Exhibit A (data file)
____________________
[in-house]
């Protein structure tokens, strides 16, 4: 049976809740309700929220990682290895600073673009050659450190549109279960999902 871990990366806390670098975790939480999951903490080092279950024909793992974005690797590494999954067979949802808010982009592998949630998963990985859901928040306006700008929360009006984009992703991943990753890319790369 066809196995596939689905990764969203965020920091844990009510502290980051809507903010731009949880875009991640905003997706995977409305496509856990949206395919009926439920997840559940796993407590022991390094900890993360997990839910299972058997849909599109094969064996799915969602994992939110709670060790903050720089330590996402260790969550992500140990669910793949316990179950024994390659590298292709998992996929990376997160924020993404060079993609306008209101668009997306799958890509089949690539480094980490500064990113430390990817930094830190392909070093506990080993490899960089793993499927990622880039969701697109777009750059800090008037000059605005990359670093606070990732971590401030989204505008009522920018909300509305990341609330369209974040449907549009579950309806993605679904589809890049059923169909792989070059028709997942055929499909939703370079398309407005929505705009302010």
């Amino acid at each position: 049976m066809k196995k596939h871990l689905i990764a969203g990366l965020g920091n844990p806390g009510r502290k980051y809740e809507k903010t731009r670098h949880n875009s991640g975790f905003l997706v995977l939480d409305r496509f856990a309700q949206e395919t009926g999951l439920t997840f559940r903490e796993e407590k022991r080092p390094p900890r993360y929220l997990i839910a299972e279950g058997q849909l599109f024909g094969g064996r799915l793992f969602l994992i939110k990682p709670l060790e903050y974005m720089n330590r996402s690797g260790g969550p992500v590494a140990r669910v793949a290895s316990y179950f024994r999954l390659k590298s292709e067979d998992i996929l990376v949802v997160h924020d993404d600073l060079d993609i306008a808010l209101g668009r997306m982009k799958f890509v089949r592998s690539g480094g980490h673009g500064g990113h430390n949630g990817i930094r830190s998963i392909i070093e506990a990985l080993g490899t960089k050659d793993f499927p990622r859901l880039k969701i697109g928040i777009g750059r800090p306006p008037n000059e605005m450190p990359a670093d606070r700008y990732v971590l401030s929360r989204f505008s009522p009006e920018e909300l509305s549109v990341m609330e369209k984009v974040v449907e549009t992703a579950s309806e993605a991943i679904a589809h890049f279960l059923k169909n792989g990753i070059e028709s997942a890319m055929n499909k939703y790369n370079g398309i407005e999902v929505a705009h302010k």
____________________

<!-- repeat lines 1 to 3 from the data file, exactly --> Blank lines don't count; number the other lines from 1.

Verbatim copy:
[in-house]
């Protein structure tokens, strides 16, 4: 049976809740309700929220990682290895600073673009050659450190549109279960999902 871990990366806390670098975790939480999951903490080092279950024909793992974005690797590494999954067979949802808010982009592998949630998963990985859901928040306006700008929360009006984009992703991943990753890319790369 066809196995596939689905990764969203965020920091844990009510502290980051809507903010731009949880875009991640905003997706995977409305496509856990949206395919009926439920997840559940796993407590022991390094900890993360997990839910299972058997849909599109094969064996799915969602994992939110709670060790903050720089330590996402260790969550992500140990669910793949316990179950024994390659590298292709998992996929990376997160924020993404060079993609306008209101668009997306799958890509089949690539480094980490500064990113430390990817930094830190392909070093506990080993490899960089793993499927990622880039969701697109777009750059800090008037000059605005990359670093606070990732971590401030989204505008009522920018909300509305990341609330369209974040449907549009579950309806993605679904589809890049059923169909792989070059028709997942055929499909939703370079398309407005929505705009302010």
């Amino acid at each position: 049976m066809k196995k596939h871990l689905i990764a969203g990366l965020g920091n844990p806390g009510r502290k980051y809740e809507k903010t731009r670098h949880n875009s991640g975790f905003l997706v995977l939480d409305r496509f856990a309700q949206e395919t009926g999951l439920t997840f559940r903490e796993e407590k022991r080092p390094p900890r993360y929220l997990i839910a299972e279950g058997q849909l599109f024909g094969g064996r799915l793992f969602l994992i939110k990682p709670l060790e903050y974005m720089n330590r996402s690797g260790g969550p992500v590494a140990r669910v793949a290895s316990y179950f024994r999954l390659k590298s292709e067979d998992i996929l990376v949802v997160h924020d993404d600073l060079d993609i306008a808010l209101g668009r997306m982009k799958f890509v089949r592998s690539g480094g980490h673009g500064g990113h430390n949630g990817i930094r830190s998963i392909i070093e506990a990985l080993g490899t960089k050659d793993f499927p990622r859901l880039k969701i697109g928040i777009g750059r800090p306006p008037n000059e605005m450190p990359a670093d606070r700008y990732v971590l401030s929360r989204f505008s009522p009006e920018e909300l509305s549109v990341m609330e369209k984009v974040v449907e549009t992703a579950s309806e993605a991943i679904a589809h890049f279960l059923k169909n792989g990753i070059e028709s997942a890319m055929n499909k939703y790369n370079g398309i407005e999902v929505a705009h302010k």